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NACE Educate Stakeholders on Mining Legislation

The National Advocacy Coalition on Extractives (NACE) has organised a two day seminar on Mining Legislation. The seminar which was convened at Parliament Building Committee Room attracted a large number of attendants particularly Parliamentarians whose involvement in the exercise was an urgent concern to NACE.
Speaking to participants Herbert Mcleod Presidential Adviser on Strategic Mineral Resources and also a member of the Strategic Planning Unit gave a brief background information with regards the Mining Policy in the early 60s in comparism with the recent one enacted by the Government which he said shows a very big gap which cannot be easily filled. He said the mistake done in the past needs not to be repeated as the consequences in effect would badly affect income generation. Mr. McLeod said Sierra Leone has lost a lot due to the lack of experience on mining and extraction. He also touched on environmental degradation and the effect it has on the environment, the people, and the country as a whole.
He said the policy frame on mining in the past was weak and very difficult to interpret by  Parliament as they did not have the capacity to go through some of the policies due to so many constrains involved.
The Presidential Adviser praised civil society organizations for endlessly raising concern about bad mining, its policies and also highlighting some of the positive achievements they have made. In the case of the press, McLeod complained that due to so many reasons, had deliberately refused to sufficiently comment on bad mining and the attitudes of the companies. He said the press most of the time fails to understand that they have a role to play on educating the masses.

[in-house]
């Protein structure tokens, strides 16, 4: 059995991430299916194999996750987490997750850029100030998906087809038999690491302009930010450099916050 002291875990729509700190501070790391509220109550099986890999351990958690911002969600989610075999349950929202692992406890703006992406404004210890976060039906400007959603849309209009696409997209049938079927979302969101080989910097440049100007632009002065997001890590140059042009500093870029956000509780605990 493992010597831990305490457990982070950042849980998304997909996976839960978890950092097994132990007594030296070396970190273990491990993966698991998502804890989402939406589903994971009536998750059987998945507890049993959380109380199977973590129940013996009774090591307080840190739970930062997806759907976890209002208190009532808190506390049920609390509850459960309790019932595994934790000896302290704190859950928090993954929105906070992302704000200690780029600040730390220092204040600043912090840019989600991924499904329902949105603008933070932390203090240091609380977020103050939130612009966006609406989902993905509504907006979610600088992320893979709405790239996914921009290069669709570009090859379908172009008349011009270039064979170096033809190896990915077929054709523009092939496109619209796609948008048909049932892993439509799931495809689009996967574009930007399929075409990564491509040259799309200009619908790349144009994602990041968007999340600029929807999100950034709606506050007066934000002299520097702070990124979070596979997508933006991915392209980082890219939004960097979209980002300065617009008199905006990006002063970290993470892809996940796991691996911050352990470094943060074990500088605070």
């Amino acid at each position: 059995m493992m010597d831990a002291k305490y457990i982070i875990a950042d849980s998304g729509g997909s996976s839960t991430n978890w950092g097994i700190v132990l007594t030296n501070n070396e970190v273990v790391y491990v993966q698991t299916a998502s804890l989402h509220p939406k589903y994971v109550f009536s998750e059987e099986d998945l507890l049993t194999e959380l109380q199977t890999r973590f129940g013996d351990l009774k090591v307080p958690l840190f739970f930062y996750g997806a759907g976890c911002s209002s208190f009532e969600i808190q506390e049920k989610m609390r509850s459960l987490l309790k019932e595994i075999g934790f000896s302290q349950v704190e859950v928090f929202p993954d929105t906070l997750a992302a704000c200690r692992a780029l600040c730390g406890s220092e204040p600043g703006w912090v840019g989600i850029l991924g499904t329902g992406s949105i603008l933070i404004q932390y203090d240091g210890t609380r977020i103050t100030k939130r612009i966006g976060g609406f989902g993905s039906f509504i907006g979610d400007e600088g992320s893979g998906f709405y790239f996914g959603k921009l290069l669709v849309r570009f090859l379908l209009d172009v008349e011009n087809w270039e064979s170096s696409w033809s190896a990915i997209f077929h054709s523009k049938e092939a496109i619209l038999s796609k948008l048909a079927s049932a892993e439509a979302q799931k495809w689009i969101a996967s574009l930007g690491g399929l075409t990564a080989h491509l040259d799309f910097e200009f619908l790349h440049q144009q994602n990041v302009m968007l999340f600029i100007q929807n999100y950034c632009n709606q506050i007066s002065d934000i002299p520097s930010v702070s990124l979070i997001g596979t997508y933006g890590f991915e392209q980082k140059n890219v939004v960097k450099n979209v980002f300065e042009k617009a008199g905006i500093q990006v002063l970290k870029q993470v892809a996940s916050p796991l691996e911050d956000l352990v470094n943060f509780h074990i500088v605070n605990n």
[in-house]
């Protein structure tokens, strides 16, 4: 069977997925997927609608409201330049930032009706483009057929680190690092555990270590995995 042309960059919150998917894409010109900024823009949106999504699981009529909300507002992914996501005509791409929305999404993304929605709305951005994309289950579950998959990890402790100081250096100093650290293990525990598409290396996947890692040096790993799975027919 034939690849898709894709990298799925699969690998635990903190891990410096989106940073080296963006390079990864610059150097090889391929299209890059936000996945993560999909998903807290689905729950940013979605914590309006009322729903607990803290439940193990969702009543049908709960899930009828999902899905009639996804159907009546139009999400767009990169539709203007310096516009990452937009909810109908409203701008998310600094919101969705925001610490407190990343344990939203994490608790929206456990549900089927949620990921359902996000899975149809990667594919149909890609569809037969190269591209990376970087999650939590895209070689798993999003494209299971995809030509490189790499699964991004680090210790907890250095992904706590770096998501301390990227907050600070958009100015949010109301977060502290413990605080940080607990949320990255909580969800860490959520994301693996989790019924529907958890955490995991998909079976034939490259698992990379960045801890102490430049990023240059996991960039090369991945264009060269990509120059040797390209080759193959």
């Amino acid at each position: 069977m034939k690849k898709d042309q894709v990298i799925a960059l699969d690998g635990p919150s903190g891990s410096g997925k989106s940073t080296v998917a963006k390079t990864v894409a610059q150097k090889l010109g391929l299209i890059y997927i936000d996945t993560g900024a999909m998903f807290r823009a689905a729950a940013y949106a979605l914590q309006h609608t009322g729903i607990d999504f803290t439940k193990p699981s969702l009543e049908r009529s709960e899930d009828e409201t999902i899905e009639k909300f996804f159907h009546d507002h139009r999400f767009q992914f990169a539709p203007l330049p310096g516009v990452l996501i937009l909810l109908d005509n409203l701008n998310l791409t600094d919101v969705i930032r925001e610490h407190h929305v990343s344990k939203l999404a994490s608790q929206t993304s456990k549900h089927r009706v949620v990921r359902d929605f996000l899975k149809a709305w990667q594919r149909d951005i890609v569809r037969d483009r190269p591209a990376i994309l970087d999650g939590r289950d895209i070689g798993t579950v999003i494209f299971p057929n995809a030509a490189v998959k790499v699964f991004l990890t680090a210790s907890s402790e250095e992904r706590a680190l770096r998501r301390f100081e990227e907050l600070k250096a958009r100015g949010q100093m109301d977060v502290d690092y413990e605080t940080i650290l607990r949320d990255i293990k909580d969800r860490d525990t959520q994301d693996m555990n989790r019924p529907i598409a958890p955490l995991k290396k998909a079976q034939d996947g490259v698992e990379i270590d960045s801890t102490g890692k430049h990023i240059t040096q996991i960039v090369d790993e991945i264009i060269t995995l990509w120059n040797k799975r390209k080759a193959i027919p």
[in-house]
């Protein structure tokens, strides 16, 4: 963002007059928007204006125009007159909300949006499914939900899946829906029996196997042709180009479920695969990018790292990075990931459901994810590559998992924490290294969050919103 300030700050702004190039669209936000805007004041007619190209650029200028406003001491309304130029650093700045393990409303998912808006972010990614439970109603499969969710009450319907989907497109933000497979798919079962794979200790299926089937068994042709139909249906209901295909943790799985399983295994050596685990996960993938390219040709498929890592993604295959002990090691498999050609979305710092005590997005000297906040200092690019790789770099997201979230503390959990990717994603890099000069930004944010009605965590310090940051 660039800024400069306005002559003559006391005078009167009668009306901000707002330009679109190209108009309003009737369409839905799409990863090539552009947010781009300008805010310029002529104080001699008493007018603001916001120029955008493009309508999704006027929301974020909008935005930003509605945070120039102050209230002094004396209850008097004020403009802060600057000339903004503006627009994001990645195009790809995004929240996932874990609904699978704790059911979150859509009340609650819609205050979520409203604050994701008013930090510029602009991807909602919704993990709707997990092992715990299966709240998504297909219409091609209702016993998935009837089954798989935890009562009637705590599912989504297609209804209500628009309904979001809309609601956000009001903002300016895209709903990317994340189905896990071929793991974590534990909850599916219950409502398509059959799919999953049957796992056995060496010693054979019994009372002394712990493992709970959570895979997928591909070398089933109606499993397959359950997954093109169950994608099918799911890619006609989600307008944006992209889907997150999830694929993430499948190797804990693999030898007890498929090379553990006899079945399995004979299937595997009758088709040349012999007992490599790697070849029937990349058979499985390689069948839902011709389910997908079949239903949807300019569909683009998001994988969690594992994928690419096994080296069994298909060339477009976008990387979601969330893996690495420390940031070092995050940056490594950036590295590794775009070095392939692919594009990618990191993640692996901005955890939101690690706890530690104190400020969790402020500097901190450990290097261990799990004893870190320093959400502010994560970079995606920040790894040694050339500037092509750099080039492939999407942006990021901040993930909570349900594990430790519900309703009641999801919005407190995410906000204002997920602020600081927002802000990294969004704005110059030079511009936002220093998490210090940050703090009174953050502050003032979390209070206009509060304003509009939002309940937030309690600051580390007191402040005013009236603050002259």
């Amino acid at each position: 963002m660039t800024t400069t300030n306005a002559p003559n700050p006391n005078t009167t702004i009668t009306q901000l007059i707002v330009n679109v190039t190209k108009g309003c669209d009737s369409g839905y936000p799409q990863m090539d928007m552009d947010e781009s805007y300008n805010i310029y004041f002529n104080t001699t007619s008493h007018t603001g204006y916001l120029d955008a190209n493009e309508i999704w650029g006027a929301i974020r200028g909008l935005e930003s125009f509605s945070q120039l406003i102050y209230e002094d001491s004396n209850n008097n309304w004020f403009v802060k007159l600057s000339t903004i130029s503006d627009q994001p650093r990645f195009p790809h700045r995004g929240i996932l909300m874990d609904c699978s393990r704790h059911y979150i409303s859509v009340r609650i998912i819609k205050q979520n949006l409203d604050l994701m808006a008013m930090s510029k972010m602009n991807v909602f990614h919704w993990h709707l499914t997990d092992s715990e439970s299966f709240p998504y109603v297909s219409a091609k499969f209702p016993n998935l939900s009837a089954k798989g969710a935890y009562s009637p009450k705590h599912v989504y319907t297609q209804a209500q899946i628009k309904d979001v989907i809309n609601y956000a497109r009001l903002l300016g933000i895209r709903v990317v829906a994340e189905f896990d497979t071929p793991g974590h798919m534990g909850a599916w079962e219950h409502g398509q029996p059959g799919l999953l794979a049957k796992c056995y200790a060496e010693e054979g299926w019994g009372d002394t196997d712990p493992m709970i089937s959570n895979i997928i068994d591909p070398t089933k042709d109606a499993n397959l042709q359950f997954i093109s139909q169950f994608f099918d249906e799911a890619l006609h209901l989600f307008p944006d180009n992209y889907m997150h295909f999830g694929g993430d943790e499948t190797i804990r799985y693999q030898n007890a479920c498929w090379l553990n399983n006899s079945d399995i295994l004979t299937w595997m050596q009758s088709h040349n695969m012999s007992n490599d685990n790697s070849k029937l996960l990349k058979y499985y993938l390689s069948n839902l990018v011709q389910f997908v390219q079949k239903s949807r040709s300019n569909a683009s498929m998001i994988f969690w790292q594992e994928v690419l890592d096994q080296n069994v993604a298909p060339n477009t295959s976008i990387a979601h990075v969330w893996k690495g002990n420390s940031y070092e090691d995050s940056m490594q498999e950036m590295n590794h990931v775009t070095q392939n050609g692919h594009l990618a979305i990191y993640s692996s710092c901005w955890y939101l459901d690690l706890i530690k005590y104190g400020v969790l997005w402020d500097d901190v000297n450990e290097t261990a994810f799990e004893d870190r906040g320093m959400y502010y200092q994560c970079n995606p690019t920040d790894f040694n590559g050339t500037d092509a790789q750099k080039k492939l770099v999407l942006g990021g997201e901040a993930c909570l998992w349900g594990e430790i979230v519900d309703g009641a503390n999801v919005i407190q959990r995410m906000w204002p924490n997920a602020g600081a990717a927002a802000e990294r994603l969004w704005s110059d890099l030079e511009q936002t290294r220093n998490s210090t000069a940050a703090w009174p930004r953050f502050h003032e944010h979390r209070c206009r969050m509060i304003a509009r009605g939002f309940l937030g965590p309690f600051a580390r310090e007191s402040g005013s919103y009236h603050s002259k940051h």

Dr. Thomas Akabzaa in his statement said the essence of mining is to have a direct effect with the growth of the economy of a country. He said the government cannot have a firm grip on mining companies simply because it has thrown its burden such as the building of schools, hospitals, clinics, round the neck of mining companies to address it for them. He therefore called on Parliamentarians to closely monitor the mining policy in order to ensure that it addresses the National development imperative as defined in the policy.
Augustine Niber,a Ghanaian Legal Adviser said the environmental laws does not provide sufficient rights to the ordinary man since the National Constitution and the government in particular support the companies when it come to the matter of interest. He therefore called on Parliament to reform the laws and regulation, giving the Mineral Industry Act a fair, balanced and unbiased principle. Niber also said sufficient compensation must be given to the land owners in order to appease them since nothing absolutely will be left in their possession when the land would have been taken away from them.

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